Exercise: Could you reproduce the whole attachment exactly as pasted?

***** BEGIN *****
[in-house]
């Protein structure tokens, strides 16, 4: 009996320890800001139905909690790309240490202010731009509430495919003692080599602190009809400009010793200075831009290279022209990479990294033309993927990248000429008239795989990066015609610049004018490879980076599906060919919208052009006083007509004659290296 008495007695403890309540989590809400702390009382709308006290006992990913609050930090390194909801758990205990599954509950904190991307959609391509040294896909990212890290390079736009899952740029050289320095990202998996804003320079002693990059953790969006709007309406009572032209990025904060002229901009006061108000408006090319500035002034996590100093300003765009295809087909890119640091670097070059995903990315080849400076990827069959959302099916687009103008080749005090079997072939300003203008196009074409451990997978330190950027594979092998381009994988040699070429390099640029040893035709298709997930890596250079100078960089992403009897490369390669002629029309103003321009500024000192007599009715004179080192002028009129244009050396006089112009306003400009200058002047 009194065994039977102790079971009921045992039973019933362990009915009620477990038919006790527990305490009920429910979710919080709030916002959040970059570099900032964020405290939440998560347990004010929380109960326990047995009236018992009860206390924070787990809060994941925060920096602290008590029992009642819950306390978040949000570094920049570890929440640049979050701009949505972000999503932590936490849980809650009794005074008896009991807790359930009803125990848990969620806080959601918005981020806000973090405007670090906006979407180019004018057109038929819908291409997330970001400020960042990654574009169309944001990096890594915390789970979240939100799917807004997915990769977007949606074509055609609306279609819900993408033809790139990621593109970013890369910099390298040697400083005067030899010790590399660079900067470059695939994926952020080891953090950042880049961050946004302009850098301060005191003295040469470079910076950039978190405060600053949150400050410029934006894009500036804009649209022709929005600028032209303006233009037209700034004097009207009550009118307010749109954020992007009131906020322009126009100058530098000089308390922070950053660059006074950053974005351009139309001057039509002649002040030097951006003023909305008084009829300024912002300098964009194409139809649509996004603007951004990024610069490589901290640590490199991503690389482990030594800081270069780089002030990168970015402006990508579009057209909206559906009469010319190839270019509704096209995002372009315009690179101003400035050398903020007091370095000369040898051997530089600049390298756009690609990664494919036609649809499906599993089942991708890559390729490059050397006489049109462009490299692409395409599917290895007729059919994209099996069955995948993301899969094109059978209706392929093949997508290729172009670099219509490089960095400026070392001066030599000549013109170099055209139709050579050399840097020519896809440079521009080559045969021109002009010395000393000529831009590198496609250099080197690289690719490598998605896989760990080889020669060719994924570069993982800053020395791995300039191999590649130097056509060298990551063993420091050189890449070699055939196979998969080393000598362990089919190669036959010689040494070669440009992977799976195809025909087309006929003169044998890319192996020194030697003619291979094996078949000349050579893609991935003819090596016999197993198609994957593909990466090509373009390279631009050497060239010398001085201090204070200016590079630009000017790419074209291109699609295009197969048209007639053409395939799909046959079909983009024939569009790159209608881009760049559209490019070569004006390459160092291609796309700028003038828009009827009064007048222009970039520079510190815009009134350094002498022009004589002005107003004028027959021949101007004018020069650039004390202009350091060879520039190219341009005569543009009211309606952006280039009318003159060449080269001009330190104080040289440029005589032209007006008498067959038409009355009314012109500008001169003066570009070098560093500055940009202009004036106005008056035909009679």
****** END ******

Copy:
[in-house]
């Protein structure tokens, strides 16, 4: 009996320890800001139905909690790309240490202010731009509430495919003692080599602190009809400009010793200075831009290279022209990479990294033309993927990248000429008239795989990066015609610049004018490879980076599906060919919208052009006083007509004659290296 008495007695403890309540989590809400702390009382709308006290006992990913609050930090390194909801758990205990599954509950904190991307959609391509040294896909990212890290390079736009899952740029050289320095990202998996804003320079002693990059953790969006709007309406009572032209990025904060002229901009006061108000408006090319500035002034996590100093300003765009295809087909890119640091670097070059995903990315080849400076990827069959959302099916687009103008080749005090079997072939300003203008196009074409451990997978330190950027594979092998381009994988040699070429390099640029040893035709298709997930890596250079100078960089992403009897490369390669002629029309103003321009500024000192007599009715004179080192002028009129244009050396006089112009306003400009200058002047 009194065994039977102790079971009921045992039973019933362990009915009620477990038919006790527990305490009920429910979710919080709030916002959040970059570099900032964020405290939440998560347990004010929380109960326990047995009236018992009860206390924070787990809060994941925060920096602290008590029992009642819950306390978040949000570094920049570890929440640049979050701009949505972000999503932590936490849980809650009794005074008896009991807790359930009803125990848990969620806080959601918005981020806000973090405007670090906006979407180019004018057109038929819908291409997330970001400020960042990654574009169309944001990096890594915390789970979240939100799917807004997915990769977007949606074509055609609306279609819900993408033809790139990621593109970013890369910099390298040697400083005067030899010790590399660079900067470059695939994926952020080891953090950042880049961050946004302009850098301060005191003295040469470079910076950039978190405060600053949150400050410029934006894009500036804009649209022709929005600028032209303006233009037209700034004097009207009550009118307010749109954020992007009131906020322009126009100058530098000089308390922070950053660059006074950053974005351009139309001057039509002649002040030097951006003023909305008084009829300024912002300098964009194409139809649509996004603007951004990024610069490589901290640590490199991503690389482990030594800081270069780089002030990168970015402006990508579009057209909206559906009469010319190839270019509704096209995002372009315009690179101003400035050398903020007091370095000369040898051997530089600049390298756009690609990664494919036609649809499906599993089942991708890559390729490059050397006489049109462009490299692409395409599917290895007729059919994209099996069955995948993301899969094109059978209706392929093949997508290729172009670099219509490089960095400026070392001066030599000549013109170099055209139709050579050399840097020519896809440079521009080559045969021109002009010395000393000529831009590198496609250099080197690289690719490598998605896989760990080889020669060719994924570069993982800053020395791995300039191999590649130097056509060298990551063993420091050189890449070699055939196979998969080393000598362990089919190669036959010689040494070669440009992977799976195809025909087309006929003169044998890319192996020194030697003619291979094996078949000349050579893609991935003819090596016999197993198609994957593909990466090509373009390279631009050497060239010398001085201090204070200016590079630009000017790419074209291109699609295009197969048209007639053409395939799909046959079909983009024939569009790159209608881009760049559209490019070569004006390459160092291609796309700028003038828009009827009064007048222009970039520079510190815009009134350094002498022009004589002005107003004028027959021949101007004018020069650039004390202009350091060879520039190219341009005569543009009211309606952006280039009318003159060449080269001009330190104080040289440029005589032209007006008498067959038409009355009314012109500008001169003066570009070098560093500055940009202009004036106005008056035909009679």